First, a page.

We also invite members to come to an online Bargaining Forum happy hour this evening at 5:00.  Members have received an invitation and zoom link from UFF President Matthew Lata, but reply to this email if you want it resent.

Our ability to bargain a strong contract depends on YOU! The more members we can point to, the greater our strength at the bargaining table.  Raises and the preservation of faculty rights are not gifts from the administration but are the result of good-faith and persistent bargaining.  Join here: http://uff-fsu.org/wp/join/

All best,

Irene Padavic and Scott Hannahs, Co-Chief Negotiators, UFF-FSU

Bargaining Update-August 19

The BOT and FSU bargaining teams met on Wednesday to discuss the BOT proposals on Article 23 Salaries and Article 13 Layoff and Recall.

The BOT’s salary proposal offers a $500 bonus, along with Promotion and SPI raises and 0.8 percent in Administrative Discretionary Increases. They proposed no increases to our base salaries, citing financial hard times. Though disappointing, this is hardly surprising given the current crisis.

As for Layoffs, we have made real progress on the key issue of defining “layoff unit,” and the BOT has accepted UFF’s definition of it being a faculty member’s tenure or administrative home, which is the unit they were hired into and that appears in the University’s official Bargaining Unit Member List. (In the case of a transfer out of the original hiring unit, the transfer must have been accomplished well before any layoff situation.) The teams are working on refining language that also allows a layoff unit to be an “established area” and agree that “area” not be interpreted to include the small intellectual-area-based groupings found in virtually all departments.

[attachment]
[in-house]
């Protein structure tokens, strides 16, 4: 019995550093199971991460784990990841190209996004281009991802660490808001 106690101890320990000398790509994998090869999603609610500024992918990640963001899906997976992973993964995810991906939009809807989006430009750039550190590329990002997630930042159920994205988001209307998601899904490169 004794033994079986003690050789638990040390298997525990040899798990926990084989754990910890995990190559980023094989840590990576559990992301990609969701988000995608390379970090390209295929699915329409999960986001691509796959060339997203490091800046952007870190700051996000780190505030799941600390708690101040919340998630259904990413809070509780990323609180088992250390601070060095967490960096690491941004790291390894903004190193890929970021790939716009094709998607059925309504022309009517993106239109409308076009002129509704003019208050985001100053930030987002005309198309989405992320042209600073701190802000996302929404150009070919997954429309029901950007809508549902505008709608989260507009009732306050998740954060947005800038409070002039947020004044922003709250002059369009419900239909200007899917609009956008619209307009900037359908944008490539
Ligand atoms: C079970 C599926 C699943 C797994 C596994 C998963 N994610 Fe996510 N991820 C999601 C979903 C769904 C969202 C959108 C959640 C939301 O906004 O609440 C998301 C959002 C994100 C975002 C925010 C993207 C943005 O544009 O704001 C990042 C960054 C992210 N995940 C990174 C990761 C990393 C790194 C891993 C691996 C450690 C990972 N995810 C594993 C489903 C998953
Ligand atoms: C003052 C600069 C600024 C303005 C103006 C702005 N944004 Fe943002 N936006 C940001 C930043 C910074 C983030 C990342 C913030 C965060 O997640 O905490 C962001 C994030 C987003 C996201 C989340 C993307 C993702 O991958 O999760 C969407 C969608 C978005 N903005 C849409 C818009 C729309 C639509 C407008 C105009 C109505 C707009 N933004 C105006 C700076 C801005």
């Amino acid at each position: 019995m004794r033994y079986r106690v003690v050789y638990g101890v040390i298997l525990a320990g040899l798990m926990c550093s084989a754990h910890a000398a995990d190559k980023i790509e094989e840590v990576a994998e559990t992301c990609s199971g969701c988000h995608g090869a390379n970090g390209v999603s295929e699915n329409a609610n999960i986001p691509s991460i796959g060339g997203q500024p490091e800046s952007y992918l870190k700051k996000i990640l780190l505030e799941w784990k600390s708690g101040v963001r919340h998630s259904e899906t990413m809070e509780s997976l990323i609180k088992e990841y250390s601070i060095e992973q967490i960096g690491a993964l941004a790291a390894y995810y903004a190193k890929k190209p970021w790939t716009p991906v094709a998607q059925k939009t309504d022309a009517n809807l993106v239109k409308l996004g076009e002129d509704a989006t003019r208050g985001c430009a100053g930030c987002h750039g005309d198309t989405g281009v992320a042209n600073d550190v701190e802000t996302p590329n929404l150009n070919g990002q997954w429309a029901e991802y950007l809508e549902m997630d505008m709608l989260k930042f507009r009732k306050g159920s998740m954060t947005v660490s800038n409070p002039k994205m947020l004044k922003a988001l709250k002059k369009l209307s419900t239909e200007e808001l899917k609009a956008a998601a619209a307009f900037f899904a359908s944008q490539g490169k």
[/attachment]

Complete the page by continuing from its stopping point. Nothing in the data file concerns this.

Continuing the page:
The discussion became heated around the BOT’s inclusion of having been disciplined as a consideration in choosing among otherwise equally-situated faculty.  Indeed, in the list of acceptable considerations, it falls above teaching, research and service performance.  We explained that discipline is a separate issue, covered by its own article in the CBA, and has no place as a reason to lay someone off.  The implication is that the troublesome people rise to the top of the layoff list. Intentionally or not, including discipline as a reason adds fuel to the always-present speculation during a layoff that somehow the person deserved it. 

Also heated was the discussion around the BOT proposal that the University will help with FSU re-employment only if the new job is “equivalent to the eliminated position.” We are unsure which flummoxed us more:  the illogic or the callousness. Wouldn’t the equivalent job be the one they were laid off from, and wouldn’t that mean the layoff was ill-conceived?  They offered no good reason for restricting the search very narrowly; the idea seems to not have occurred to them that financial exigency might impel someone to accept different employment at reduced wages. Is it too much to hope that HR might seize the opportunity to help faculty in such dire straits rather take the opportunity to put obstacles in their path?